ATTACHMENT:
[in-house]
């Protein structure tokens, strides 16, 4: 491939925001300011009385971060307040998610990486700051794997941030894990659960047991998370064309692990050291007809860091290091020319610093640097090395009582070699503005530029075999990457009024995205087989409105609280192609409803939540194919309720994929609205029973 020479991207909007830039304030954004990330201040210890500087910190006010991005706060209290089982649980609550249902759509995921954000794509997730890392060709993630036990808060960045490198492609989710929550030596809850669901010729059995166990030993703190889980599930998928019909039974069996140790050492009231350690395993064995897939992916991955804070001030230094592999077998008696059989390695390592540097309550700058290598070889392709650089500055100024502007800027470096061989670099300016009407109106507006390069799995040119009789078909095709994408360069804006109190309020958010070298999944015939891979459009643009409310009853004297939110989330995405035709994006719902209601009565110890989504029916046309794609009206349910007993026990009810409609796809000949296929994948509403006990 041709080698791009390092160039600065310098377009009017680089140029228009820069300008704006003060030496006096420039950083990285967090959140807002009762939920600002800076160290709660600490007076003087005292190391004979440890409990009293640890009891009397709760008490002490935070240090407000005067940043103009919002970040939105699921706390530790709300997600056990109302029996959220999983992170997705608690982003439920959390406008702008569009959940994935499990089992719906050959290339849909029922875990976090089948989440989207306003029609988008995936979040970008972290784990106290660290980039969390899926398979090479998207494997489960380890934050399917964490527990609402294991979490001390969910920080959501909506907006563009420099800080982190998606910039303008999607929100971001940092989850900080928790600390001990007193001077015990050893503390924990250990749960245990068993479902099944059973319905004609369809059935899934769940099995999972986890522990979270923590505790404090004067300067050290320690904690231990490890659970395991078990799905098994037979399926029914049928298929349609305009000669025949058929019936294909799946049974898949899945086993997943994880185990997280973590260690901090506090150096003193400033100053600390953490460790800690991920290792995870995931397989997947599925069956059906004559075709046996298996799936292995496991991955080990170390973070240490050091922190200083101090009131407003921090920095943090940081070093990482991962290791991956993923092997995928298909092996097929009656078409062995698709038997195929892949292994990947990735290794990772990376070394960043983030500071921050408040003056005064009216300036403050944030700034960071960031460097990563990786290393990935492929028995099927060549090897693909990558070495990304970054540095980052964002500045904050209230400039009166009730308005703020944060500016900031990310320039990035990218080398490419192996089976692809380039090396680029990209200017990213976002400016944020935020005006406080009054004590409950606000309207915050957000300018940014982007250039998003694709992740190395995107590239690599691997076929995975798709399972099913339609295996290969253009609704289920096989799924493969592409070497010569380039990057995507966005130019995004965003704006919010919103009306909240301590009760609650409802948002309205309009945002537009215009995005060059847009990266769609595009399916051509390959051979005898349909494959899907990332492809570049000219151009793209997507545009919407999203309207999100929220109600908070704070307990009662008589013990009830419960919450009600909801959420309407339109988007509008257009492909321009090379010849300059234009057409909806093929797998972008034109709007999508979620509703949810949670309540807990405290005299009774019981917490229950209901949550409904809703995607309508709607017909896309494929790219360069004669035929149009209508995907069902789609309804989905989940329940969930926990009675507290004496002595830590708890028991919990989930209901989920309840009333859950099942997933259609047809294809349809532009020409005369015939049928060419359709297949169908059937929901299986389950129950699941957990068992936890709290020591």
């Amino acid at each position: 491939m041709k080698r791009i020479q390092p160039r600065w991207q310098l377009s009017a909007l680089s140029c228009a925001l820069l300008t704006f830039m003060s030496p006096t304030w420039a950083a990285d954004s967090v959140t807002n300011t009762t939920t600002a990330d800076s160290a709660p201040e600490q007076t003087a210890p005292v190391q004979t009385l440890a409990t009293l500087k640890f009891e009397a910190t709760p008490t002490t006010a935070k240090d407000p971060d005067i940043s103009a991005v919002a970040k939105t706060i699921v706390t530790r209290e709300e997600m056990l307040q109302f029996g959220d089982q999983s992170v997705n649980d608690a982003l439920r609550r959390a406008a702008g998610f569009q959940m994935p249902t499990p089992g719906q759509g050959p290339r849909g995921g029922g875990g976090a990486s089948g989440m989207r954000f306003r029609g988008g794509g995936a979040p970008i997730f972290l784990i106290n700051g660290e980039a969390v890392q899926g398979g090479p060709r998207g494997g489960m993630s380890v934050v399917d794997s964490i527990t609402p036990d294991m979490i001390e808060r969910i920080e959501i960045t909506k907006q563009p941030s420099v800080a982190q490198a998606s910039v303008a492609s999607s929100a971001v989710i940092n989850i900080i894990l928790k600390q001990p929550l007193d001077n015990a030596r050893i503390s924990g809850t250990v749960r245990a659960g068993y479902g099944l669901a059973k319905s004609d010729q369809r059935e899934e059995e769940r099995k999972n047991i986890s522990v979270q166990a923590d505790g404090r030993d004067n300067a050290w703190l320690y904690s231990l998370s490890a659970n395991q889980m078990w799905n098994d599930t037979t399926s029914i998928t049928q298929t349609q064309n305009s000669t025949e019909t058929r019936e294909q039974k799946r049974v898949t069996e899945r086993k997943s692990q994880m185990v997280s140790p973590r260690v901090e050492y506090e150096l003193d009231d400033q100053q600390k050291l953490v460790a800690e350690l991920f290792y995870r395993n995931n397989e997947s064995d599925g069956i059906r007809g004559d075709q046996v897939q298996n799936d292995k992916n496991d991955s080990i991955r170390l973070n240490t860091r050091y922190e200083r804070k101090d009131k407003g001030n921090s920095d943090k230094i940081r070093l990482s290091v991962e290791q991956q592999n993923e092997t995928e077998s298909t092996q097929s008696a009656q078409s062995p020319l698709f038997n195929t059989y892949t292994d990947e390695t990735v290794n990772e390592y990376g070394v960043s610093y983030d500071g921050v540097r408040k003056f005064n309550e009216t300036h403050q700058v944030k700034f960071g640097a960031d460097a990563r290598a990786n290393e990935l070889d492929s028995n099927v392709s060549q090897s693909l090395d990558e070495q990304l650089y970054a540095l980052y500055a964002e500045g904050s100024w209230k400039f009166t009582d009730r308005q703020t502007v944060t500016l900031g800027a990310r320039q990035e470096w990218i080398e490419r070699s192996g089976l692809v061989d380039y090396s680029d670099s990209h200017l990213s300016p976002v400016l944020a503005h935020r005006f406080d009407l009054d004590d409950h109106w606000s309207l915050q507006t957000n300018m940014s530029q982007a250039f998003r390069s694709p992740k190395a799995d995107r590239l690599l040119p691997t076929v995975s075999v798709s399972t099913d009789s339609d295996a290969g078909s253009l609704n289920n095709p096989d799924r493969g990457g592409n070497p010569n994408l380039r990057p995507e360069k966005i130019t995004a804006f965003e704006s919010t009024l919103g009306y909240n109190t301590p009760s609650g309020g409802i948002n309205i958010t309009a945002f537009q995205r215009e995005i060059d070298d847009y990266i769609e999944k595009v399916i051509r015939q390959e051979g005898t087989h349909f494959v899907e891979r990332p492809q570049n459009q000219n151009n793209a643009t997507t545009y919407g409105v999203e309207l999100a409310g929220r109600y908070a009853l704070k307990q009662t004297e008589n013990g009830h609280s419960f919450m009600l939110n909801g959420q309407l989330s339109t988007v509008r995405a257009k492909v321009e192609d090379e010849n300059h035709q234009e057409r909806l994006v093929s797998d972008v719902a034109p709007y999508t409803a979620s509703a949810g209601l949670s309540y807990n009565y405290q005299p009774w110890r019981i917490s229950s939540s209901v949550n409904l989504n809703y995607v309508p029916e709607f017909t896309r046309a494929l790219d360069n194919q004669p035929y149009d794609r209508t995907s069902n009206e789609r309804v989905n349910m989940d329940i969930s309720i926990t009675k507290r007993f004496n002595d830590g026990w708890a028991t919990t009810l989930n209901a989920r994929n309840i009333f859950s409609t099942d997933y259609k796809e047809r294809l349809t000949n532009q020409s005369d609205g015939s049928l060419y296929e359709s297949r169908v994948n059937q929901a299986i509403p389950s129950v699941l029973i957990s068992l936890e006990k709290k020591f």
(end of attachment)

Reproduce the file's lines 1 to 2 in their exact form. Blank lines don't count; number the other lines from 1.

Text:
[in-house]
């Protein structure tokens, strides 16, 4: 491939925001300011009385971060307040998610990486700051794997941030894990659960047991998370064309692990050291007809860091290091020319610093640097090395009582070699503005530029075999990457009024995205087989409105609280192609409803939540194919309720994929609205029973 020479991207909007830039304030954004990330201040210890500087910190006010991005706060209290089982649980609550249902759509995921954000794509997730890392060709993630036990808060960045490198492609989710929550030596809850669901010729059995166990030993703190889980599930998928019909039974069996140790050492009231350690395993064995897939992916991955804070001030230094592999077998008696059989390695390592540097309550700058290598070889392709650089500055100024502007800027470096061989670099300016009407109106507006390069799995040119009789078909095709994408360069804006109190309020958010070298999944015939891979459009643009409310009853004297939110989330995405035709994006719902209601009565110890989504029916046309794609009206349910007993026990009810409609796809000949296929994948509403006990 041709080698791009390092160039600065310098377009009017680089140029228009820069300008704006003060030496006096420039950083990285967090959140807002009762939920600002800076160290709660600490007076003087005292190391004979440890409990009293640890009891009397709760008490002490935070240090407000005067940043103009919002970040939105699921706390530790709300997600056990109302029996959220999983992170997705608690982003439920959390406008702008569009959940994935499990089992719906050959290339849909029922875990976090089948989440989207306003029609988008995936979040970008972290784990106290660290980039969390899926398979090479998207494997489960380890934050399917964490527990609402294991979490001390969910920080959501909506907006563009420099800080982190998606910039303008999607929100971001940092989850900080928790600390001990007193001077015990050893503390924990250990749960245990068993479902099944059973319905004609369809059935899934769940099995999972986890522990979270923590505790404090004067300067050290320690904690231990490890659970395991078990799905098994037979399926029914049928298929349609305009000669025949058929019936294909799946049974898949899945086993997943994880185990997280973590260690901090506090150096003193400033100053600390953490460790800690991920290792995870995931397989997947599925069956059906004559075709046996298996799936292995496991991955080990170390973070240490050091922190200083101090009131407003921090920095943090940081070093990482991962290791991956993923092997995928298909092996097929009656078409062995698709038997195929892949292994990947990735290794990772990376070394960043983030500071921050408040003056005064009216300036403050944030700034960071960031460097990563990786290393990935492929028995099927060549090897693909990558070495990304970054540095980052964002500045904050209230400039009166009730308005703020944060500016900031990310320039990035990218080398490419192996089976692809380039090396680029990209200017990213976002400016944020935020005006406080009054004590409950606000309207915050957000300018940014982007250039998003694709992740190395995107590239690599691997076929995975798709399972099913339609295996290969253009609704289920096989799924493969592409070497010569380039990057995507966005130019995004965003704006919010919103009306909240301590009760609650409802948002309205309009945002537009215009995005060059847009990266769609595009399916051509390959051979005898349909494959899907990332492809570049000219151009793209997507545009919407999203309207999100929220109600908070704070307990009662008589013990009830419960919450009600909801959420309407339109988007509008257009492909321009090379010849300059234009057409909806093929797998972008034109709007999508979620509703949810949670309540807990405290005299009774019981917490229950209901949550409904809703995607309508709607017909896309494929790219360069004669035929149009209508995907069902789609309804989905989940329940969930926990009675507290004496002595830590708890028991919990989930209901989920309840009333859950099942997933259609047809294809349809532009020409005369015939049928060419359709297949169908059937929901299986389950129950699941957990068992936890709290020591």